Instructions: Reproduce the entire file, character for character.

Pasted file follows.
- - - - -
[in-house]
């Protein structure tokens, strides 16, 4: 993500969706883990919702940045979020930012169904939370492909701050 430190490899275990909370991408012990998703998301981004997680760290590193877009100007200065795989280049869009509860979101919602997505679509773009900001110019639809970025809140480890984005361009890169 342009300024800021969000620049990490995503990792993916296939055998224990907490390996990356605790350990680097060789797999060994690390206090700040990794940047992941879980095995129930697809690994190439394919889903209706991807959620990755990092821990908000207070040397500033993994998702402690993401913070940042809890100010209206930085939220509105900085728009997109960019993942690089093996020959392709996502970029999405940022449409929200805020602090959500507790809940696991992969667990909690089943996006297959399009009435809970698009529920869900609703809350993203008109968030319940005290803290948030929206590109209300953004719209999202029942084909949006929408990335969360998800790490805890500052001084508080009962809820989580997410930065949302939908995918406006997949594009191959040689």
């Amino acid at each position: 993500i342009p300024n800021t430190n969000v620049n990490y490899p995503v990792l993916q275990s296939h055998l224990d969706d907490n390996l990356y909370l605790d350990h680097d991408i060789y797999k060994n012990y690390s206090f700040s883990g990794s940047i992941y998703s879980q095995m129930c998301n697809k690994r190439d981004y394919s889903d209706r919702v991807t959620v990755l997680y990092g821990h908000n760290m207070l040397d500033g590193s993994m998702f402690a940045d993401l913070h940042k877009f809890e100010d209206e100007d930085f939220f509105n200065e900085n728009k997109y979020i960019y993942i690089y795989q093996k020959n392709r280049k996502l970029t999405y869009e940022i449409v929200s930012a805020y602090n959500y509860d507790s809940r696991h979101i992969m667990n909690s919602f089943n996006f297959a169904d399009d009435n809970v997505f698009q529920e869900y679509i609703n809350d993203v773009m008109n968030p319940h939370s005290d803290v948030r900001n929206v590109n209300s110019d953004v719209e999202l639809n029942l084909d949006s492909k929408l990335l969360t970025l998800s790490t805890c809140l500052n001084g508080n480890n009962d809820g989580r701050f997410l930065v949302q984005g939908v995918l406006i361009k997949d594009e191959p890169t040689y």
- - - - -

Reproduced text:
[in-house]
């Protein structure tokens, strides 16, 4: 993500969706883990919702940045979020930012169904939370492909701050 430190490899275990909370991408012990998703998301981004997680760290590193877009100007200065795989280049869009509860979101919602997505679509773009900001110019639809970025809140480890984005361009890169 342009300024800021969000620049990490995503990792993916296939055998224990907490390996990356605790350990680097060789797999060994690390206090700040990794940047992941879980095995129930697809690994190439394919889903209706991807959620990755990092821990908000207070040397500033993994998702402690993401913070940042809890100010209206930085939220509105900085728009997109960019993942690089093996020959392709996502970029999405940022449409929200805020602090959500507790809940696991992969667990909690089943996006297959399009009435809970698009529920869900609703809350993203008109968030319940005290803290948030929206590109209300953004719209999202029942084909949006929408990335969360998800790490805890500052001084508080009962809820989580997410930065949302939908995918406006997949594009191959040689």
């Amino acid at each position: 993500i342009p300024n800021t430190n969000v620049n990490y490899p995503v990792l993916q275990s296939h055998l224990d969706d907490n390996l990356y909370l605790d350990h680097d991408i060789y797999k060994n012990y690390s206090f700040s883990g990794s940047i992941y998703s879980q095995m129930c998301n697809k690994r190439d981004y394919s889903d209706r919702v991807t959620v990755l997680y990092g821990h908000n760290m207070l040397d500033g590193s993994m998702f402690a940045d993401l913070h940042k877009f809890e100010d209206e100007d930085f939220f509105n200065e900085n728009k997109y979020i960019y993942i690089y795989q093996k020959n392709r280049k996502l970029t999405y869009e940022i449409v929200s930012a805020y602090n959500y509860d507790s809940r696991h979101i992969m667990n909690s919602f089943n996006f297959a169904d399009d009435n809970v997505f698009q529920e869900y679509i609703n809350d993203v773009m008109n968030p319940h939370s005290d803290v948030r900001n929206v590109n209300s110019d953004v719209e999202l639809n029942l084909d949006s492909k929408l990335l969360t970025l998800s790490t805890c809140l500052n001084g508080n480890n009962d809820g989580r701050f997410l930065v949302q984005g939908v995918l406006i361009k997949d594009e191959p890169t040689y």